Indonesia’s domestic air industry is soaring. Nearly 40 million Indonesians now fly, and new airlines seem to be mushrooming. This is a boom for both the industry as well as the economy.
The growing middle class of the country and the lowering of flying costs in the face of tight competition among the many airlines has fueled demand for air travel in Indonesia.
The domestic airline industry is also a perfect example of how liberalization and market forces combined can boost growth and create new jobs. Other industries must follow suit.
There are several new players on the scene. Pacific Royale Airways Indonesia and Lion Air’s Space Jet will soon take to the skies while Sriwijaya Air will be upgraded to semi-full service. This designation refers to services on board the plane, including meal and baggage allowance and in-flight entertainment.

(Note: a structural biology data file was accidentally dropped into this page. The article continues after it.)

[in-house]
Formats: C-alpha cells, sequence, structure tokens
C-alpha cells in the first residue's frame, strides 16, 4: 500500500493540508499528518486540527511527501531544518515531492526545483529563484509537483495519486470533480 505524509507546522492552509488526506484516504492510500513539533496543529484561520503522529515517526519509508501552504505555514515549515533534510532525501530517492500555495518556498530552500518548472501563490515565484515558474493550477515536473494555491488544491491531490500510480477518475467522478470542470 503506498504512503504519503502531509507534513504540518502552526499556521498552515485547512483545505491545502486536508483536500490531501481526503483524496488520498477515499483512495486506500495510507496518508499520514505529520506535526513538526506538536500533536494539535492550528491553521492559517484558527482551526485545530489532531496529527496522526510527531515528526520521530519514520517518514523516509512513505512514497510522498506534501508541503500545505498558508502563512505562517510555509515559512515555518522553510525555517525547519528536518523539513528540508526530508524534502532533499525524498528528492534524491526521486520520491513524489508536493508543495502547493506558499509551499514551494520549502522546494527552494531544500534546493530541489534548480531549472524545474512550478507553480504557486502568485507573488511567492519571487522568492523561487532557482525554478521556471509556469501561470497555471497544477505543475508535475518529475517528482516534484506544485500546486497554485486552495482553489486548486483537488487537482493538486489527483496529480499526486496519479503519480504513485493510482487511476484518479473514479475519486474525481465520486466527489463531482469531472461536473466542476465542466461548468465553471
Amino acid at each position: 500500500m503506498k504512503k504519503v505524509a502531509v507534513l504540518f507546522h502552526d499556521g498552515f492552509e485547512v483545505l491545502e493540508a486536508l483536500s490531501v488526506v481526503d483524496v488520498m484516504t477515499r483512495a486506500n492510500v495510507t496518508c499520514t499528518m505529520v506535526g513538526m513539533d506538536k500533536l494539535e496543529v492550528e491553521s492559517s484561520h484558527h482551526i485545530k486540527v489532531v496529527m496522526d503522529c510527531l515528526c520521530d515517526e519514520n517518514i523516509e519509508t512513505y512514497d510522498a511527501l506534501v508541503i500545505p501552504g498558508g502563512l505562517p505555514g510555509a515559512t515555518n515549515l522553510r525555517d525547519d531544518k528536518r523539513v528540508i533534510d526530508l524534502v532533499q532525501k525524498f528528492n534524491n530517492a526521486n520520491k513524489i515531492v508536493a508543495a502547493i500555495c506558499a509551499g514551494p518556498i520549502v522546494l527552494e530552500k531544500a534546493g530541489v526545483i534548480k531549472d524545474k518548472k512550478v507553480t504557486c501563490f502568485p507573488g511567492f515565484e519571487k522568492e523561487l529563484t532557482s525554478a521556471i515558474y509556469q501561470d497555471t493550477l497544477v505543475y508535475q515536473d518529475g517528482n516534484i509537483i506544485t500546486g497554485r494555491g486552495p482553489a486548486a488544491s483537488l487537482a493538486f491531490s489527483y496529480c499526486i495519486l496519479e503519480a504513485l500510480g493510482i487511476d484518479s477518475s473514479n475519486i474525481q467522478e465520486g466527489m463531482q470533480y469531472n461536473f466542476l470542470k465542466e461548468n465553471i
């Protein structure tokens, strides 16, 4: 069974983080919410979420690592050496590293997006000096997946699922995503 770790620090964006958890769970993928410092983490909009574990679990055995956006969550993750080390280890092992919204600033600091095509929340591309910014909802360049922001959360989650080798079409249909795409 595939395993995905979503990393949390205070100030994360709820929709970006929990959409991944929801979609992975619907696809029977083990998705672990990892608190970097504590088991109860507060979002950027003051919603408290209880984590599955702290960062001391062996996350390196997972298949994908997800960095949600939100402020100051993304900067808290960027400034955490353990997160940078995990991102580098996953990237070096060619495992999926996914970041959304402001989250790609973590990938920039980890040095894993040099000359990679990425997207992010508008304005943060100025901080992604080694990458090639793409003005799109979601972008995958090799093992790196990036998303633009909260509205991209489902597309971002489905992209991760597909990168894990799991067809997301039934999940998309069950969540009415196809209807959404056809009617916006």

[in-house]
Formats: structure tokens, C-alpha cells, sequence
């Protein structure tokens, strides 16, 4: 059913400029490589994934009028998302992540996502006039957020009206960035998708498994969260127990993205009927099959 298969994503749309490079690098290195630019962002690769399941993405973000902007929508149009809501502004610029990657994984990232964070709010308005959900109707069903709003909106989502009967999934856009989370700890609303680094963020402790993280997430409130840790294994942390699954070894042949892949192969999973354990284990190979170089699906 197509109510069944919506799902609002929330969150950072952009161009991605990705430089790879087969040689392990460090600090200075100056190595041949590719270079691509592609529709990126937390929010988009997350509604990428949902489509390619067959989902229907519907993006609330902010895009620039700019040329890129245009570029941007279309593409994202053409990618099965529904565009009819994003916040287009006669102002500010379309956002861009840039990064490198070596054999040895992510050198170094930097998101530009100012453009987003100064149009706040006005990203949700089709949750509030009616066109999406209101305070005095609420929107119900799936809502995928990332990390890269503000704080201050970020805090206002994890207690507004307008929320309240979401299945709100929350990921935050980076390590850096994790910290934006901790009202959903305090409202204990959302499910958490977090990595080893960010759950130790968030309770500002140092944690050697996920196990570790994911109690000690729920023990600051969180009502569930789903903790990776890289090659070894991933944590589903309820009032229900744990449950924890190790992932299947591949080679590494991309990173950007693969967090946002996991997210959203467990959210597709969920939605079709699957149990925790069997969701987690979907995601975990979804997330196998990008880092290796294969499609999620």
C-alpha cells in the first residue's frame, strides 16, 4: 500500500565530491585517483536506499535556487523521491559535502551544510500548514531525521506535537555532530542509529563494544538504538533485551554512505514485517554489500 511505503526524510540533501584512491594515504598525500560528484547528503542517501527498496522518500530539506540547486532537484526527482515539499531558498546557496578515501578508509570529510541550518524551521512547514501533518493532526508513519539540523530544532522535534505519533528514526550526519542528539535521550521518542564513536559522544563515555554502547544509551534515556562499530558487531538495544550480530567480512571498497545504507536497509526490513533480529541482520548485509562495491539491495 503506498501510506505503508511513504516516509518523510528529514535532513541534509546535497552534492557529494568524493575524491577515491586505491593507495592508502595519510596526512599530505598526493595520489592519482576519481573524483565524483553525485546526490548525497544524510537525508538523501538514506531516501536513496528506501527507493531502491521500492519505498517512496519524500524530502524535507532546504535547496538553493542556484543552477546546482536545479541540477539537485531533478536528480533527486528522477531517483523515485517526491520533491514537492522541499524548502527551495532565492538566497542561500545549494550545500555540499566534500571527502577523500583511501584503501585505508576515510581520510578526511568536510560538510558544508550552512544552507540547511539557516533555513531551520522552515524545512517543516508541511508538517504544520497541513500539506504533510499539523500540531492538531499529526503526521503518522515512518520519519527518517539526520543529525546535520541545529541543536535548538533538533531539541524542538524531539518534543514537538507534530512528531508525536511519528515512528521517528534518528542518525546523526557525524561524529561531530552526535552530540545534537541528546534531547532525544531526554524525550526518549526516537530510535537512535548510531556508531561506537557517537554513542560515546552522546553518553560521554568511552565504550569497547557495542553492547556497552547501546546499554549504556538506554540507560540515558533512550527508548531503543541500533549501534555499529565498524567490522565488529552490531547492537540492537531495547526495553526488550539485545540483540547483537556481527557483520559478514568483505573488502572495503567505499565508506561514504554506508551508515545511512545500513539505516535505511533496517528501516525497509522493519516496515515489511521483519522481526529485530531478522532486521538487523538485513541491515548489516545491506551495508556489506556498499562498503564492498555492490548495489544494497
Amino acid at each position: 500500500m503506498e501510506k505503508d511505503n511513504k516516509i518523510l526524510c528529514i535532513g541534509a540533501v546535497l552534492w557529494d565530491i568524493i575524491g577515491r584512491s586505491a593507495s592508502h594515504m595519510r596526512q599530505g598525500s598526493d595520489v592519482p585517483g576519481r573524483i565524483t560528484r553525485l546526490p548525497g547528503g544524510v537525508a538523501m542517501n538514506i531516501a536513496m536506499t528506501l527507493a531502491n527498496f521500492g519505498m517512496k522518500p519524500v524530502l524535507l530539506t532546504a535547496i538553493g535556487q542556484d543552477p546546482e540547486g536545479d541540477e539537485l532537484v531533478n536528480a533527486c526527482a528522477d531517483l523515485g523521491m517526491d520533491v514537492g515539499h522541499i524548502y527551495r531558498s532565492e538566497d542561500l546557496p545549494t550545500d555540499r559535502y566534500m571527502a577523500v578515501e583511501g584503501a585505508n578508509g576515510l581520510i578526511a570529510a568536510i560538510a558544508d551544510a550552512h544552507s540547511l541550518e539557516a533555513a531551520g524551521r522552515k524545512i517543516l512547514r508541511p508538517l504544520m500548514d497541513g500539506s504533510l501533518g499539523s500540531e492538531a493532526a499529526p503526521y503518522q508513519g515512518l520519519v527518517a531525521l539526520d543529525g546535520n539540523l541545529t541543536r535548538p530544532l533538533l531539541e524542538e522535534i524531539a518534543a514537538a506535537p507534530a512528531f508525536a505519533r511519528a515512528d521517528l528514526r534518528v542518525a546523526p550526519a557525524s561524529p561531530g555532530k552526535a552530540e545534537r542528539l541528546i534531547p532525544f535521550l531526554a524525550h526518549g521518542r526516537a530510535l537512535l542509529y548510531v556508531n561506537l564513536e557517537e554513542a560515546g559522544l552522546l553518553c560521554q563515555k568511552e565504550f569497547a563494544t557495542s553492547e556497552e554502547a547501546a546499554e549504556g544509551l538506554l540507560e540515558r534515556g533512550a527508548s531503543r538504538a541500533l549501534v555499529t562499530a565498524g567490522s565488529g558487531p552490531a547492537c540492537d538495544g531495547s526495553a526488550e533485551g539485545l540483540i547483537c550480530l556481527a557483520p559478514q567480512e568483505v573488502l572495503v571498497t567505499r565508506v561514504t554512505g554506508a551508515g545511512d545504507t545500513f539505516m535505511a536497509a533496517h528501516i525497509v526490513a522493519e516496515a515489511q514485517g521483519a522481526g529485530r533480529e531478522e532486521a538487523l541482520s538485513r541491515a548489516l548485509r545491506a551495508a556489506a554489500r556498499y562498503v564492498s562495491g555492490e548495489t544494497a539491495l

Low-cost carrier Lion Air, which made a record-breaking deal in November for the purchase of 200 Boeings worth a total of $21.7 billion, will set up Space Jet as its full-service airline sometime in 2012 or early 2013, said Edward Sirait, its general director.
It is clear the industry is growing to meet rising demand from a fast-growing middle class. And with an economy expanding at more than 6 percent per year coupled a with poor road transportation system, the airline industry is expected to grow robustly for some years to come.
But while such growth is good for the country, it will also put pressure on facilities that are stretched to a breaking point. The vast majority of airports in the country are already operating over capacity, including Jakarta’s Soekarno-Hatta International Airport. The country, therefore, urgently needs to build new airports and expand existing ones.
With so many new airlines, the authorities also must pay greater attention to safety issues. A number of high-profile air accidents in the past few years has highlighted the need to improve safety and maintenance standards. Lives are at stake here.
The airline industry is a barometer of rising economic confidence. It can also open up new domestic tourist destinations, but only if the right infrastructure is in place. That remains the Achilles’ heel of the nation.